Telecommunications company Spark is advising the government not to ban Chinese involvement in new generation mobile networks on security grounds.
Australia has blocked Chinese giant equipment makers, Huawei and ZTE, from building or supplying parts for key infrastructure projects, including mobile networks and power grids, citing security concerns.
Spark managing director Simon Moutter told the company's annual meeting it was happy to consider Huawei as a potential supplier.
"We would hope that our government would not preclude them [Huawei] from being considered without incontrovertible evidence their technology presents security risks that the comprehensive security management tools we employ in our networks cannot mitigate," he said.
"Although we have yet to make decisions on our 5G technology partners, based on their track record with us, we see no reason why Huawei should not be among the vendors we consider inviting to the process."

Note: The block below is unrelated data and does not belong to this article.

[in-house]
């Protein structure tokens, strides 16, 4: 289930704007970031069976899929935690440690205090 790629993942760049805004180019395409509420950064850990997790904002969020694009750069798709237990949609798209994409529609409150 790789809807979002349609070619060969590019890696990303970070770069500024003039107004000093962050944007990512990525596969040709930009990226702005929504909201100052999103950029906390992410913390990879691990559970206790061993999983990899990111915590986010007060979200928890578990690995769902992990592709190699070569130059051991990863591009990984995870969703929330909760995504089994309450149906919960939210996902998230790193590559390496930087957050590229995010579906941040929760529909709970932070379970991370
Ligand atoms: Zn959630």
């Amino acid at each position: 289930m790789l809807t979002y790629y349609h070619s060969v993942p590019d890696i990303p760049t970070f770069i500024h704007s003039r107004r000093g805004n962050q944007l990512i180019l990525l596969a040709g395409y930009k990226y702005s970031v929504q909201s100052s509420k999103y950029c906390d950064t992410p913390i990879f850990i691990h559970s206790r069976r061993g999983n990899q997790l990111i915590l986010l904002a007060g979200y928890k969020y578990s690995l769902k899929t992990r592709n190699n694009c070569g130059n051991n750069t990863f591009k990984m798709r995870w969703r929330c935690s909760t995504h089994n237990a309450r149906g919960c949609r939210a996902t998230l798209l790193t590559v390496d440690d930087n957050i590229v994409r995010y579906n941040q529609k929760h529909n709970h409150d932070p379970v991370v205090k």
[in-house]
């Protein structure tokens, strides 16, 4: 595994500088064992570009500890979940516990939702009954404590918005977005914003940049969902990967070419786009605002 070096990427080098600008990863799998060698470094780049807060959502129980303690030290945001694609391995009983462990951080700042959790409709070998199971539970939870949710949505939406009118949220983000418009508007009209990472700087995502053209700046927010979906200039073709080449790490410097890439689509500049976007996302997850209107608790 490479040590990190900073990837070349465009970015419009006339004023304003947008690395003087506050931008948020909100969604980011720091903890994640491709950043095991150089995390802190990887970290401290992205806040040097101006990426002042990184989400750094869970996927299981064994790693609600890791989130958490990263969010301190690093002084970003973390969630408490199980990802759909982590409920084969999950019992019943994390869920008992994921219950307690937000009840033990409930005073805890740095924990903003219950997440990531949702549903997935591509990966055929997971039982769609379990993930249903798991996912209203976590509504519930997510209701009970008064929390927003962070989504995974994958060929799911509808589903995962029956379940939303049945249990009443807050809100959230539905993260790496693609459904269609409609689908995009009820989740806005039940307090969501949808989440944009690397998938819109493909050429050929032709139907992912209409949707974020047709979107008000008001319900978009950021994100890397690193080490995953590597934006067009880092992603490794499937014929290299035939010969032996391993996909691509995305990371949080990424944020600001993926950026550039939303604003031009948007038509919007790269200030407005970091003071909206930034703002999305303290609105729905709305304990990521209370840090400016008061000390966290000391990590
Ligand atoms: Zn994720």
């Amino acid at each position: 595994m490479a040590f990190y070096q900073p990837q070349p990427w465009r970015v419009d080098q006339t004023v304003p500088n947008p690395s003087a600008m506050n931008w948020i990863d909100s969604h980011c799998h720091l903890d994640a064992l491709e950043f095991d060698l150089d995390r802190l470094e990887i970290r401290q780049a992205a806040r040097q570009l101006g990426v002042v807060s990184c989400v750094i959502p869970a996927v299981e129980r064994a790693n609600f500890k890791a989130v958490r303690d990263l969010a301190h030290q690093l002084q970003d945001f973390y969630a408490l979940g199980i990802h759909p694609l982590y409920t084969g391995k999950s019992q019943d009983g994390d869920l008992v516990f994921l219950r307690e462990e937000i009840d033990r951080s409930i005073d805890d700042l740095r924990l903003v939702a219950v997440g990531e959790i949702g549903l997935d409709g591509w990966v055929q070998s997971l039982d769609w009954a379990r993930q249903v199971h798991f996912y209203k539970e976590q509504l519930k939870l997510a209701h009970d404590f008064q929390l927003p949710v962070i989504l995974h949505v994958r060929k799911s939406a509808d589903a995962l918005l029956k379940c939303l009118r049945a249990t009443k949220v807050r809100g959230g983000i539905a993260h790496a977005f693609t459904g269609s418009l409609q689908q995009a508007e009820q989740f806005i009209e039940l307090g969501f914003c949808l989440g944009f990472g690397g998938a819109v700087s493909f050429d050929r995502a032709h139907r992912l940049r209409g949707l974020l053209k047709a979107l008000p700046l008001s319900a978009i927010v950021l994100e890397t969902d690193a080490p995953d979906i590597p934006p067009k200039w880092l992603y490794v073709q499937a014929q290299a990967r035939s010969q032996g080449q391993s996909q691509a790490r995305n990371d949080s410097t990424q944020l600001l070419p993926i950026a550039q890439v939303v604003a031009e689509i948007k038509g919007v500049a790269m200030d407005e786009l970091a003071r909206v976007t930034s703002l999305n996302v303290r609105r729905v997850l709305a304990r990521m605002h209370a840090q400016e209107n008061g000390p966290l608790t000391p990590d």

Spark has partnered with Huawei on its previous 3G and 4G networks. It provided the mobile signal transmitting technology at Spark's Radio Access Network.
Mr Moutter emphasised the need for the government to decide on its 5G policy to allow for the allocation of spectrum that the network requires.
"I can't stress this enough. The policy settings created by government are fundamental to the performance of our sector and to the transformative impacts it can have on New Zealand's social and economic progress."
He said overlaying Spark's current networks with 5G would provide more capacity for increasing data demand, and would drop the price of data.